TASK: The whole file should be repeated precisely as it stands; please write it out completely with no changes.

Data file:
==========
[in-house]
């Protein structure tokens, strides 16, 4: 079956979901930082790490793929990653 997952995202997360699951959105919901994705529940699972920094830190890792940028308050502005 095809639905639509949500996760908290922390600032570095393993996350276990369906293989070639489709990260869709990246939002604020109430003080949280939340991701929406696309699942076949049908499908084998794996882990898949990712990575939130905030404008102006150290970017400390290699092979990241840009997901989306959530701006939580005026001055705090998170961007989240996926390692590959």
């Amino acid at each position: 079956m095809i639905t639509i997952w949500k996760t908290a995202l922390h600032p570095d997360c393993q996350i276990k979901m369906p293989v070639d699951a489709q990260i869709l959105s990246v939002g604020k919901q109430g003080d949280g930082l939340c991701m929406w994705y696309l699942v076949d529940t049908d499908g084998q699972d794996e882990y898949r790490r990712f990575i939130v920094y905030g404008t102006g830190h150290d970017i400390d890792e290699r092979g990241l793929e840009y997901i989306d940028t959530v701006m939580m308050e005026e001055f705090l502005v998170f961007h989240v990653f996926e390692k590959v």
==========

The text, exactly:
[in-house]
């Protein structure tokens, strides 16, 4: 079956979901930082790490793929990653 997952995202997360699951959105919901994705529940699972920094830190890792940028308050502005 095809639905639509949500996760908290922390600032570095393993996350276990369906293989070639489709990260869709990246939002604020109430003080949280939340991701929406696309699942076949049908499908084998794996882990898949990712990575939130905030404008102006150290970017400390290699092979990241840009997901989306959530701006939580005026001055705090998170961007989240996926390692590959």
């Amino acid at each position: 079956m095809i639905t639509i997952w949500k996760t908290a995202l922390h600032p570095d997360c393993q996350i276990k979901m369906p293989v070639d699951a489709q990260i869709l959105s990246v939002g604020k919901q109430g003080d949280g930082l939340c991701m929406w994705y696309l699942v076949d529940t049908d499908g084998q699972d794996e882990y898949r790490r990712f990575i939130v920094y905030g404008t102006g830190h150290d970017i400390d890792e290699r092979g990241l793929e840009y997901i989306d940028t959530v701006m939580m308050e005026e001055f705090l502005v998170f961007h989240v990653f996926e390692k590959v």